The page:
Samuel Lowenberg - Independent Journalist biography articles articles

Millions in Niger facing food shortages once again

This time of year is typically a comfortable one for the villagers of Niger, as food stocks are usually plentiful. But despite last year's bountiful harvest, the aftermath of earlier food shortages means 2 million people are again facing acute malnutrition. Samuel Loewenberg reports from Niger.
The Lancet  May 6, 2006

In a rudimentary medical clinic on the southern edge of the Sahara desert, a baby is taken from his mother's arms. He is placed inside a black harness attached to handheld scale. All of his ribs are visible, his limbs are emaciated. The child is 10 months old. He weighs 4 kg, down from 5 kg 2 months earlier. He should weigh twice as much.

By the harsh calculations of the feeding centre, one could say the child is lucky. He is so badly underweight he will receive a ration of therapeutic feeding: 3·5 g of enriched cornmeal and oil. Resources are so badly stretched here that out of the 200 children brought here by their mothers, only a third will receive food.

People get upset, but we only have enough supplies to help a few of them," says Ibrahim Chalaré, the field coordinator for the feeding centre, which is run by the British charity Islamic Relief. Childhood hunger is a perennial problem in this landlocked sub-Saharan country, but it is unusual to see so many malnourished children so early in the year, he says. Rates of admission are double what they were last month, Chalaré continues, and he expects it to triple by summer.

More than 2 million people in this West African country are facing acute malnutrition. Most of them are children.

Normally at this time of the year the villagers still have plenty of food left over from the harvest season. In fact, the rains were good this past year, and the harvest was bountiful. But the food shortages of last summer left many people weakened and indebted, and they have already exhausted their supplies.

A few hours to the south, in the capital city of Niamey, the outdoor markets overflow with fresh meat and vegetables. But Niger is one of the poorest nations in the world, and even in good times that bounty is beyond the reach of most of the country's rural population.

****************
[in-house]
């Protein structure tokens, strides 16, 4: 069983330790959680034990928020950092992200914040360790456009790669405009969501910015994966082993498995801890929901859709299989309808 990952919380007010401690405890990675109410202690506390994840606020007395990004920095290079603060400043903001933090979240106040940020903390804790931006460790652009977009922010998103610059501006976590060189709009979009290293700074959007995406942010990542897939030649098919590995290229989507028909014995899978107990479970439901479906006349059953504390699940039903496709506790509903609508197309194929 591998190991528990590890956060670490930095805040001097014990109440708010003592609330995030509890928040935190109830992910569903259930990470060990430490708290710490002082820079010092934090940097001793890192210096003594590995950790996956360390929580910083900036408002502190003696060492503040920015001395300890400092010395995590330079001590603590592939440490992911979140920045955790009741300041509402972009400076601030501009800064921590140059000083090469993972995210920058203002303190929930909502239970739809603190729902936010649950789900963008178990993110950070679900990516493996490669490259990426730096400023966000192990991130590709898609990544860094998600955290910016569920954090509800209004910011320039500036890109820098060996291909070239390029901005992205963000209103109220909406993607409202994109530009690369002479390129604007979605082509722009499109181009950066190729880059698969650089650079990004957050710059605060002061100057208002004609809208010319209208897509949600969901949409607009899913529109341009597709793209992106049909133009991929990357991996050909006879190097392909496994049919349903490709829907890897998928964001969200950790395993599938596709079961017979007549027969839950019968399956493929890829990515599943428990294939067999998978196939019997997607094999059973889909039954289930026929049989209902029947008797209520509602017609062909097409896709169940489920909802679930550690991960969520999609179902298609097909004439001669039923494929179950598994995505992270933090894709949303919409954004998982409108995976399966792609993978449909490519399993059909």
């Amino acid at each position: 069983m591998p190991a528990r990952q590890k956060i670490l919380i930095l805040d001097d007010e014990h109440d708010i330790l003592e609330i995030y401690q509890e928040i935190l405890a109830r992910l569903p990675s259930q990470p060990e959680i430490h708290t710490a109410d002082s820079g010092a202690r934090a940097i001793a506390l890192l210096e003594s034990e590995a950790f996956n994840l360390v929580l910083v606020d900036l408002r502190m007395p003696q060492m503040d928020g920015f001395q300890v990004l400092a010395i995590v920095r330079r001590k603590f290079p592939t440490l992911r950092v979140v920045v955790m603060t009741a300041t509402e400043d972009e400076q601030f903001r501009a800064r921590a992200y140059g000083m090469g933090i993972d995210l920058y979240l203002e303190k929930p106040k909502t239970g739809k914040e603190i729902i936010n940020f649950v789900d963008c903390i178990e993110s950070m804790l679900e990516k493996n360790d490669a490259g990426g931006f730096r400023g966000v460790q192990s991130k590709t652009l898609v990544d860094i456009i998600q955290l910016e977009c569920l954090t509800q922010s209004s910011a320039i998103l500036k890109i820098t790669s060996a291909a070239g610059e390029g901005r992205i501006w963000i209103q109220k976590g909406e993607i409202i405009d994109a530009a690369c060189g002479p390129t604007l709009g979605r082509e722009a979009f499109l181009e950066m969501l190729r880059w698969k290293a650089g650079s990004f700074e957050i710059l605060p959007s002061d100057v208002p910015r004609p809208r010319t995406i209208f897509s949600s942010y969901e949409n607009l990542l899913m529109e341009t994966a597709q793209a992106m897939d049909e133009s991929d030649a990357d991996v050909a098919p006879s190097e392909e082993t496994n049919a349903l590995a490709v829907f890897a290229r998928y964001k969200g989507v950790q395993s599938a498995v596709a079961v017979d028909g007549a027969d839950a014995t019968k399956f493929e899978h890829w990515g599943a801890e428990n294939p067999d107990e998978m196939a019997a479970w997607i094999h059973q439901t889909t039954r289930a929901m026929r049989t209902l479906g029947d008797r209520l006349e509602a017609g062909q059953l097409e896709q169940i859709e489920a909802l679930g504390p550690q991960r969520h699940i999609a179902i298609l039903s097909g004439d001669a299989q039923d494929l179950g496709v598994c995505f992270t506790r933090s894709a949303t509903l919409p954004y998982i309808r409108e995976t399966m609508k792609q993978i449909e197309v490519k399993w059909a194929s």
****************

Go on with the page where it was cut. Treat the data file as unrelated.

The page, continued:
In the vicious cycle of sub-Saharan nations in chronic poverty, any disruption can quickly throw millions into a hunger crisis. Once a food shortage hits, grain prices skyrocket, as they did last year. Even with the bountiful harvest this year, grain prices are already twice the normal price in many districts, leaving them out of reach of millions of rural Nigeriens.

In a therapeutic feeding clinic for severely malnourished children, Foure Souley rests her 2-year-old child on her lap. The child's body is so wasted, at only 4·5 kg, that she cannot support the weight of her own head. She looks like a broken doll.

When Mrs Souley is asked what she will do when she leaves the feeding centre after her child is released in a few weeks, she shrugs and says “"Dabary ban." It is a new phrase in her tribe's language that has come into use since the recent hunger crises. It means that all hope is lost, there is nothing left to do.

Unlike the more high-profile food crises in Ethiopia and Sudan, the malnutrition problem here is not due to the armed conflict, natural disaster, or corruption. Simply put, the problem is chronic poverty. Malnutrition rates throughout this sub-Saharan region have exceeded the World Health Organization's crisis threshold for more than a decade.

“"Niger is such a poor country that we've gotten used to the idea that one in five children die before the age of five," says Jeremy Lester, the European Union's chief of mission for Niger. An October, 2005 study by UNICEF found that 15·3% of Niger's 6 to 59 month old children suffer from severe or moderate malnutrition.

The international community does seem to be slowly waking up to the problem of chronic hunger. Unlike last year, when the World Food Programme's pleas for emergency assistance were virtually ignored until famine conditions had set in, this year the USA and the EU have already funded half of the WFP's US$25 million aid request.